For this session, we seek proposals exploring the factors shaping nineteenth- and twentieth-/twenty-first-century literature (in its broad sense) about the Middle Ages as well as the differences in approaches to the Middle Ages in each century. What historical, social, and intellectual views shaped nineteenth-century approaches to the Middle Ages? In what ways were these views limited or biased based on what the Victorians knew and believed and did not know, particularly when compared to advances in historical, psychological, and political knowledge in the next centuries? Conversely, what shaped twentieth-/twenty-first-century views of the Middle Ages? To what degree did writers react to and against the nineteenth century as well as utilize new knowledge available to them? At issue here is the debated distinction between medieval studies and medievalism. Medievalism, Pam Clements argues, “is in one sense the study of necessarily inauthentic ‘medieval’ matter [because of historical distance], filtered through a variety of eras, cultures, zeitgeists” (“Authenticity,” Medievalism: Key Critical Terms 20).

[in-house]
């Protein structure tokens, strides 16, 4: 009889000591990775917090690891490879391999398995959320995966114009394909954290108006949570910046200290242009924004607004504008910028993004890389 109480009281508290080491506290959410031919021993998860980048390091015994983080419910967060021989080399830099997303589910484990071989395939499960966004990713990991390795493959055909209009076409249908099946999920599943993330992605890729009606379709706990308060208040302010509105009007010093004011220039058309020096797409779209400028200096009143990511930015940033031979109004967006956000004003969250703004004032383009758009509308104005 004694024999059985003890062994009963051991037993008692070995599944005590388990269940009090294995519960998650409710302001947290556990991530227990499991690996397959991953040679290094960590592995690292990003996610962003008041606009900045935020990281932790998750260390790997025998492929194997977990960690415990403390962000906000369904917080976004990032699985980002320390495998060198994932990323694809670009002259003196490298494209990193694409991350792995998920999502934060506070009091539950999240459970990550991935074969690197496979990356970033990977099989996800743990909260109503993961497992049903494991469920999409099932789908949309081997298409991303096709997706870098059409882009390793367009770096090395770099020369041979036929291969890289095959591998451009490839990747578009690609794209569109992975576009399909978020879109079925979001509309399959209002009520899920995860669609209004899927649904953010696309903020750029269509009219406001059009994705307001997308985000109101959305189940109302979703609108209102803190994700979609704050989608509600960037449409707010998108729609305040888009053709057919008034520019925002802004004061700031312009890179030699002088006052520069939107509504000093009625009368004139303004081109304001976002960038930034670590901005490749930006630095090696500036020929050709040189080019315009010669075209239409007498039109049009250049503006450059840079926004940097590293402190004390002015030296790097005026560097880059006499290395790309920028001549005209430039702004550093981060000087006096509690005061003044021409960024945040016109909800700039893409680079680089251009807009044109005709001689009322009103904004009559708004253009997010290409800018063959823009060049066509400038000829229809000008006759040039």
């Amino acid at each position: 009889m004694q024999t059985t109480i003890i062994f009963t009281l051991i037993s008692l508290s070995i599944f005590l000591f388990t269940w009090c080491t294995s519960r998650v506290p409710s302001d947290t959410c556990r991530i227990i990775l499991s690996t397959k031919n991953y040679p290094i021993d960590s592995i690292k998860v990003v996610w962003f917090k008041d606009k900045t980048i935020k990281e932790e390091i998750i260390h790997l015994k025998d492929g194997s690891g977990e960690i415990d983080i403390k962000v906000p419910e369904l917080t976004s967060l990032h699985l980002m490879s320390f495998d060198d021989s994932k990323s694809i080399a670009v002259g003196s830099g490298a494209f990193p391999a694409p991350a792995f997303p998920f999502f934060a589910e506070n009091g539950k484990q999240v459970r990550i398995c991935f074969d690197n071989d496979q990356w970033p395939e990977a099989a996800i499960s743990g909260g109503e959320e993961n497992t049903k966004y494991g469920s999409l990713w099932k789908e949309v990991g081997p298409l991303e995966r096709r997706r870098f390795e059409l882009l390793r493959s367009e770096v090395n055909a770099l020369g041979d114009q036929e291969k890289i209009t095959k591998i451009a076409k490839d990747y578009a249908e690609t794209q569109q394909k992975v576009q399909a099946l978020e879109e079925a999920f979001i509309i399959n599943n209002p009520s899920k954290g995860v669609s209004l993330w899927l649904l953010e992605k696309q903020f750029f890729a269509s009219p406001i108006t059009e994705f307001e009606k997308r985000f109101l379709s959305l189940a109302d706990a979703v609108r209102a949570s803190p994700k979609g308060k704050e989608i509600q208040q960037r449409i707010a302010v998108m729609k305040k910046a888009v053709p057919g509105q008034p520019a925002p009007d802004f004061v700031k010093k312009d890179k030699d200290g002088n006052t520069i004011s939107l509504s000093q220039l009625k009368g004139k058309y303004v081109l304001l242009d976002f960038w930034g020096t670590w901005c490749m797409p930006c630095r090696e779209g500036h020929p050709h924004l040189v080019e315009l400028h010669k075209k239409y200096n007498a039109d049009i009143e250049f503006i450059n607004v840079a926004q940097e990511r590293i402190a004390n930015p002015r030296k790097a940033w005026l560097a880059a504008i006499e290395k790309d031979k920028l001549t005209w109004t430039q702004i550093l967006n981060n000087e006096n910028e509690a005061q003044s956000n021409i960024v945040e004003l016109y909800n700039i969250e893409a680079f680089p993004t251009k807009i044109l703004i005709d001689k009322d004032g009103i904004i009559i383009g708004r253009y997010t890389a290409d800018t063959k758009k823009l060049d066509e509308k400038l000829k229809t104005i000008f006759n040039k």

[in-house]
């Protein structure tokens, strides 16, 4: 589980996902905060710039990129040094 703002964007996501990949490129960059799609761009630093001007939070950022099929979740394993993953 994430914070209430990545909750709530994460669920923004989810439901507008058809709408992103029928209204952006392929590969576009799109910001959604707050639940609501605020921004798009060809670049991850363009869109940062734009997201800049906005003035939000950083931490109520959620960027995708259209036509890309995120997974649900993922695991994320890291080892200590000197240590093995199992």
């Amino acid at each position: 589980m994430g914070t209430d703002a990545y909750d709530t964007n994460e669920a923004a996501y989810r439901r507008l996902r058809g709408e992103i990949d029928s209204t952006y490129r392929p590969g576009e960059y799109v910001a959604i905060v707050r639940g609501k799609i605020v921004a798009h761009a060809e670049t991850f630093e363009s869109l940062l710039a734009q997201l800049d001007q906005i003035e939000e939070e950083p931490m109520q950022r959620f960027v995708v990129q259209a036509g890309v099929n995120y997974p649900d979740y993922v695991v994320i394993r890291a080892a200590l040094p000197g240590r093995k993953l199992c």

A paper, for example, focusing on a nineteenth-century literary work might examine how nineteenth-century thinking and knowledge shaped as well as limited that work when considering what was known and available in the twentieth-/twenty-first century. Papers might also address how scholars of the twentieth-/twenty-first centuries have confronted the lasting consequences of nineteenth-century medievalism.